Washington Post: How a political opinion cost a D.C. activist $2,000 (In the News)

By Eric Wang
Civic-minded citizens of the District: Think twice the next time you write a blog entry, post on Facebook or Twitter or attend a meeting or rally to support or oppose a ballot initiative. You could be required to register and report with the city or else pay a large fine. The Office of Campaign Finance (OCF) at the D.C. Board of Elections dropped this end-of-the-year bombshell in an enforcement proceeding arising from November’s election, in which District residents voted to legalize marijuana.
In the run-up to the vote on Initiative 71, District resident William V. Jones III created the Web site “Two. Is. Enough. D.C.” Under the premise that having two legal recreational substances (alcohol and tobacco) was enough, the Web site provided opinions and information opposing marijuana legalization. According to the OCF, Mr. Jones also invoked the “Two Is Enough” slogan when he “participated in various meetings and demonstrations” in the D.C. community.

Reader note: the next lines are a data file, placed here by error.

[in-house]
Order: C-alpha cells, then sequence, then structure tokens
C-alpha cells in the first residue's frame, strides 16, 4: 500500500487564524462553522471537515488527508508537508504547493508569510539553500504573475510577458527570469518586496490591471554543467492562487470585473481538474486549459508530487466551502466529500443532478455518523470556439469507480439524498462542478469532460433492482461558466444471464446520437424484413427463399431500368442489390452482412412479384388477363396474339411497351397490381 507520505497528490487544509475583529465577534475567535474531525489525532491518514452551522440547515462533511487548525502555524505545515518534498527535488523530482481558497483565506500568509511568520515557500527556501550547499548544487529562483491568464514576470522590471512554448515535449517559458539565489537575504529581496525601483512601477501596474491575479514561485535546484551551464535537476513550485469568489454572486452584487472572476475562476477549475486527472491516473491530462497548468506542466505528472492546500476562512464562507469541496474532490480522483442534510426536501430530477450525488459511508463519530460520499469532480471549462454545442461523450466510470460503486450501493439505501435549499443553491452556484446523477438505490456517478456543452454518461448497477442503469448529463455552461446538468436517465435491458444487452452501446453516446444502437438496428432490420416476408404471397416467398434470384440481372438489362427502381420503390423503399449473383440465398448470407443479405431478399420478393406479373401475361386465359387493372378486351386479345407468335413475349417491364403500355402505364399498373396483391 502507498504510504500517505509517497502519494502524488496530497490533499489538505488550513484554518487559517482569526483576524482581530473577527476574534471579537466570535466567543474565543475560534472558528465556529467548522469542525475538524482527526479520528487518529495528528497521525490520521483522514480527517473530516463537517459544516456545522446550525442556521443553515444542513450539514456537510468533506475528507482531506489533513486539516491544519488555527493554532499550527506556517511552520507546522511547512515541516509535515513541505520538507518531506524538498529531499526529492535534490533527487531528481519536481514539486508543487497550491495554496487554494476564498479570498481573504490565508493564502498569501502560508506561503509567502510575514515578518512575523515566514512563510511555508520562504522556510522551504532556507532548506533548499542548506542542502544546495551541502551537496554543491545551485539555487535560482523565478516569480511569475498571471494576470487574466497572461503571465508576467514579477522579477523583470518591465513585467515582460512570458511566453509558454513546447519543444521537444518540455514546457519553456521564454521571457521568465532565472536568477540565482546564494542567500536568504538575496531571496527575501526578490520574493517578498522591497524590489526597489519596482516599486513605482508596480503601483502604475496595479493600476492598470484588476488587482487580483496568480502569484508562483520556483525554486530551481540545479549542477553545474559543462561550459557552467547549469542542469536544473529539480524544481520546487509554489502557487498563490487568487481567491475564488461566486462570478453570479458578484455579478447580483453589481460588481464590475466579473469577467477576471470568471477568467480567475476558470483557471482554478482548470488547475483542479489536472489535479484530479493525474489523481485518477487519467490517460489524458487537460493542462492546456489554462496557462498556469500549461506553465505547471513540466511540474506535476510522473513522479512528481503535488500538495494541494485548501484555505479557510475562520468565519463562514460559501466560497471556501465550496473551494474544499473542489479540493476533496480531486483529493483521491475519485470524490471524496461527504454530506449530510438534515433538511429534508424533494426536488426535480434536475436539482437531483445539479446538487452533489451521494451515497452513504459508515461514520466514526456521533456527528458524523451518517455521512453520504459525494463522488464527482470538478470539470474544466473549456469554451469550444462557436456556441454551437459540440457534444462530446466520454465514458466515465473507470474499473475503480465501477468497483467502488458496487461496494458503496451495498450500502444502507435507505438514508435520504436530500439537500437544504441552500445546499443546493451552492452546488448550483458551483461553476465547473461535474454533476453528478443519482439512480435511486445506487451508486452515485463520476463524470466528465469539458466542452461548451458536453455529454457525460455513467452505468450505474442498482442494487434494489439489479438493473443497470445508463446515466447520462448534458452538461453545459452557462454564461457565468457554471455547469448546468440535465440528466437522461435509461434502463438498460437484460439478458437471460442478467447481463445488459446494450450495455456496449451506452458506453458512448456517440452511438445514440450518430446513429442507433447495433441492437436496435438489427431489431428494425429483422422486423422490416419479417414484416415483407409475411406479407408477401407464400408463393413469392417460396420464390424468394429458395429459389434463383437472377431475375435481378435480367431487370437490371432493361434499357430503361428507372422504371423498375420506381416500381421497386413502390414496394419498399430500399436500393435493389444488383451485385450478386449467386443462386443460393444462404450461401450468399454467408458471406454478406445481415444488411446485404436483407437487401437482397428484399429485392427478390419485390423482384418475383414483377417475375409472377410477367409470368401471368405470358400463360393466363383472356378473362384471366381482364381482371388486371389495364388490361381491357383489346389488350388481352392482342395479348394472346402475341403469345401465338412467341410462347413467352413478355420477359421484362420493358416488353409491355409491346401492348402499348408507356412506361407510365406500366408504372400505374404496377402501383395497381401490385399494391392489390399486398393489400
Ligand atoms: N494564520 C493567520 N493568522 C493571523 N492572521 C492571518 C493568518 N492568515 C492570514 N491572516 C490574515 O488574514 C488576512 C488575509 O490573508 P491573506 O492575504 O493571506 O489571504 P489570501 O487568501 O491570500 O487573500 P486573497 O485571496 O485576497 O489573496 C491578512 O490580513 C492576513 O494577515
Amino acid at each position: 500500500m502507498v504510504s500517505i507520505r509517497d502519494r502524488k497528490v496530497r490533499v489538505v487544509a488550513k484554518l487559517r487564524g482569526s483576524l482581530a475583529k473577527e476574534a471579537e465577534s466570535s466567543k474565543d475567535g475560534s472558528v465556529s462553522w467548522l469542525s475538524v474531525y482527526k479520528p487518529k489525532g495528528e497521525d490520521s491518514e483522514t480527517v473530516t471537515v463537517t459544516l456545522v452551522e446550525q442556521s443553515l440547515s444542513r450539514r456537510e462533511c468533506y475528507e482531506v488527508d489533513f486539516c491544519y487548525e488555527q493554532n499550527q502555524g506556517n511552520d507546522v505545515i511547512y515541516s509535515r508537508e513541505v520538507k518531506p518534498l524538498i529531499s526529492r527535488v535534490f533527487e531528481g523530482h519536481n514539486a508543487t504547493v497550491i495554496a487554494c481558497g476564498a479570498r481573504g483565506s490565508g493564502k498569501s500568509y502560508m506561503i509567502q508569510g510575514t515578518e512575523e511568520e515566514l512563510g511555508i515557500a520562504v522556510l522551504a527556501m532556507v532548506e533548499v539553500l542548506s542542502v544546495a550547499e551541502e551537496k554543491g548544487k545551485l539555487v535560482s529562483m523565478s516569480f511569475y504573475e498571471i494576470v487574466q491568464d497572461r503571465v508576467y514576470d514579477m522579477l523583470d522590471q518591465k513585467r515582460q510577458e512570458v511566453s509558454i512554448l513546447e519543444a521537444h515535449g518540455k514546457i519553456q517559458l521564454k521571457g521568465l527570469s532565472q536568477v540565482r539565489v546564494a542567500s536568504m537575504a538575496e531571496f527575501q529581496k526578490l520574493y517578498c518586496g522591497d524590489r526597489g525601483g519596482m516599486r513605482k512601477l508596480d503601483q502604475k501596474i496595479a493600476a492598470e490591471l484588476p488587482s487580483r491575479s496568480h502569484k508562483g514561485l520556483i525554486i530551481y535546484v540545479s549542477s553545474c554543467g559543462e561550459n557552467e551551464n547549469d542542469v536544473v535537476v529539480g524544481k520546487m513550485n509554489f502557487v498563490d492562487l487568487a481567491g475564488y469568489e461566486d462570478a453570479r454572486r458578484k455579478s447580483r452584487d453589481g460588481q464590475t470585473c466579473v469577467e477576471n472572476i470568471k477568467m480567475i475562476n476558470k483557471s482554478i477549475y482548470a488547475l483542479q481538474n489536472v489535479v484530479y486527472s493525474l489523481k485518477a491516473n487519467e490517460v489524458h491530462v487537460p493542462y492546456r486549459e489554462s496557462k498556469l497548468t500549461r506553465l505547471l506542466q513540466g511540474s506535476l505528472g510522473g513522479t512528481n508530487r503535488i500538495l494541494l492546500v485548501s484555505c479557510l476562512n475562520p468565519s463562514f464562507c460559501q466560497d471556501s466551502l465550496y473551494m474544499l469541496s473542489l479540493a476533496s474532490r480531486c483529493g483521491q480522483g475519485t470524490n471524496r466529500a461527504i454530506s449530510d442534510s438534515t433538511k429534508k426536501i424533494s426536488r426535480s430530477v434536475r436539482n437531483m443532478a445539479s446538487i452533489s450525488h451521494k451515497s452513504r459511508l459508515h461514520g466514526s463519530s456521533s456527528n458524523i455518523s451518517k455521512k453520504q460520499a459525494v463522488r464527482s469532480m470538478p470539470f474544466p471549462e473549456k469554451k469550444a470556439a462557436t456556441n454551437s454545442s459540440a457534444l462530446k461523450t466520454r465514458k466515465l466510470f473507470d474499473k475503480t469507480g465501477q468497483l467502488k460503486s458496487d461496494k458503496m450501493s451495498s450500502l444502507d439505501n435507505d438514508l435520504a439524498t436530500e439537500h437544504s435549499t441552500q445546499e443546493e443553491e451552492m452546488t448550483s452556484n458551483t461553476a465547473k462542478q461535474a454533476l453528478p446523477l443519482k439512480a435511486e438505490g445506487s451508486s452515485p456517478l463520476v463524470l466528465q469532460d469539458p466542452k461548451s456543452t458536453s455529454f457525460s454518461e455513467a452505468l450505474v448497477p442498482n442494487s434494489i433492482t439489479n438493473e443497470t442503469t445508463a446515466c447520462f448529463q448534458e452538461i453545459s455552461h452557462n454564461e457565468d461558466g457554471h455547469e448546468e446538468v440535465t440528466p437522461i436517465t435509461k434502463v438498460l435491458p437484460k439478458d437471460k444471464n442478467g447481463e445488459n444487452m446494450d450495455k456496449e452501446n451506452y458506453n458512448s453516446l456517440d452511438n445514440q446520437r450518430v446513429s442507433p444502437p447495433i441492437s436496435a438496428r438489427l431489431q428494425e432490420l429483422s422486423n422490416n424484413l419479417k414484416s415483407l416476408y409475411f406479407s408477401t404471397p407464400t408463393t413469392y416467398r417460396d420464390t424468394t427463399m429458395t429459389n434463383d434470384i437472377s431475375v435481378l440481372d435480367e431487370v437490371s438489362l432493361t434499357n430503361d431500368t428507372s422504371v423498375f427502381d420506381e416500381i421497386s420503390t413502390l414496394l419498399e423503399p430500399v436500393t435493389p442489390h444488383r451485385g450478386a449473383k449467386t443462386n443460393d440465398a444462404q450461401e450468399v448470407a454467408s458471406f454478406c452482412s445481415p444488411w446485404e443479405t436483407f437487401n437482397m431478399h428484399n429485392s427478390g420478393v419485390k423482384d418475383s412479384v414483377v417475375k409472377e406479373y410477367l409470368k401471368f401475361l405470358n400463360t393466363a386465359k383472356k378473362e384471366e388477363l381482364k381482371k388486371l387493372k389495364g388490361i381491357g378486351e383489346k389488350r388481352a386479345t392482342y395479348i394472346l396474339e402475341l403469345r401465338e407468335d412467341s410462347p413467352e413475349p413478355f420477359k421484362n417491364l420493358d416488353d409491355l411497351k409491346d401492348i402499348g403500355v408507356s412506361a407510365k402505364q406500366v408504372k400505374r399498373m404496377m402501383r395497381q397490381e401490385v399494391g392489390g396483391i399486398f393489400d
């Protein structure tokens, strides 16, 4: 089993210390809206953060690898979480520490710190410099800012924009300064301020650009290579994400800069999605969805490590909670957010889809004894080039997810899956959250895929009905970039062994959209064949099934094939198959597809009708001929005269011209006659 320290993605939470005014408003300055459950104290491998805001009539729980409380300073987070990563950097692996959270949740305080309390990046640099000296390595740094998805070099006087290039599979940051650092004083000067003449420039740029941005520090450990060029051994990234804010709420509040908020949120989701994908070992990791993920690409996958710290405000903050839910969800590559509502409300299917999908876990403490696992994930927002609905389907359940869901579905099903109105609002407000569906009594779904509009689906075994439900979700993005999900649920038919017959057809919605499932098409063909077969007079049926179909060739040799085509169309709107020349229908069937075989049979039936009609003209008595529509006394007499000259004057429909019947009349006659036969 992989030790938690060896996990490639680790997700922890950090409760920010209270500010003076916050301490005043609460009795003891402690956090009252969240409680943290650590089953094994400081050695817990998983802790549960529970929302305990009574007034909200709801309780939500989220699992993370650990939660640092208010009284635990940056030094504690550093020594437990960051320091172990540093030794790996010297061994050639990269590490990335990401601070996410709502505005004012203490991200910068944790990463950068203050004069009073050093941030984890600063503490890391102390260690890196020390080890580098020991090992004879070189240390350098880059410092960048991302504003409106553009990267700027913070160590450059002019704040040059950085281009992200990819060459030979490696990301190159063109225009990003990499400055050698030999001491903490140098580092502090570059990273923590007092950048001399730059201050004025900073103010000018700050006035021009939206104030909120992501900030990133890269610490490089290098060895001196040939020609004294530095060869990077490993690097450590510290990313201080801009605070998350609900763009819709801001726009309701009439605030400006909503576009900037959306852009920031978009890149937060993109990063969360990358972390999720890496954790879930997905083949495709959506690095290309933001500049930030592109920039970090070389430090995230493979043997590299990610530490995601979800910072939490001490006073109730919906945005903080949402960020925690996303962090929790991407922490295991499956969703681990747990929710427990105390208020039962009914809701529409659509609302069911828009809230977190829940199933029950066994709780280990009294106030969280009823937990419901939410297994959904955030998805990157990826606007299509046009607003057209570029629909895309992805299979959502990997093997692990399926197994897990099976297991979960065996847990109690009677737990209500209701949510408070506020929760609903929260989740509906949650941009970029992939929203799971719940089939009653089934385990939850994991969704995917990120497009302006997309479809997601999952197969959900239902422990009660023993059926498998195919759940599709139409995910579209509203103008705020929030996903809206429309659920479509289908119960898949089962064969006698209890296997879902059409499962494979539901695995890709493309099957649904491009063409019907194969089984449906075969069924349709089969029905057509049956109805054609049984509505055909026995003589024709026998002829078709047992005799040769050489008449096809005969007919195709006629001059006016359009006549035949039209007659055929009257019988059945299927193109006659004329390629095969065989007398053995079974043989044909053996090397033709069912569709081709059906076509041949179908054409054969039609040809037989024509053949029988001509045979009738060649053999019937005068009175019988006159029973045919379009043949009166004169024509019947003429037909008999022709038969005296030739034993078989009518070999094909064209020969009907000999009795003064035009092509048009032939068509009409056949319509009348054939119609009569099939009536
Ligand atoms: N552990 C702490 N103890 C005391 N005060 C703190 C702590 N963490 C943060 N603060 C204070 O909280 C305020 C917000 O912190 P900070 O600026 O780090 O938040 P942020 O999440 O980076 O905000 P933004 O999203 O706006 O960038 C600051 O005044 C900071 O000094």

After leaders of the pro-legalization D.C. Cannabis Campaign suggested that Jones was violating campaign finance laws by not registering and reporting as a “political committee,” Mr. Jones registered “No On Initiative 71” to engage in activities opposing the initiative. The D.C. Cannabis Campaign nonetheless filed a complaint with the OCF against the purported group known as “Two Is Enough.”

The Center for Competitive Politics is now the Institute for Free Speech.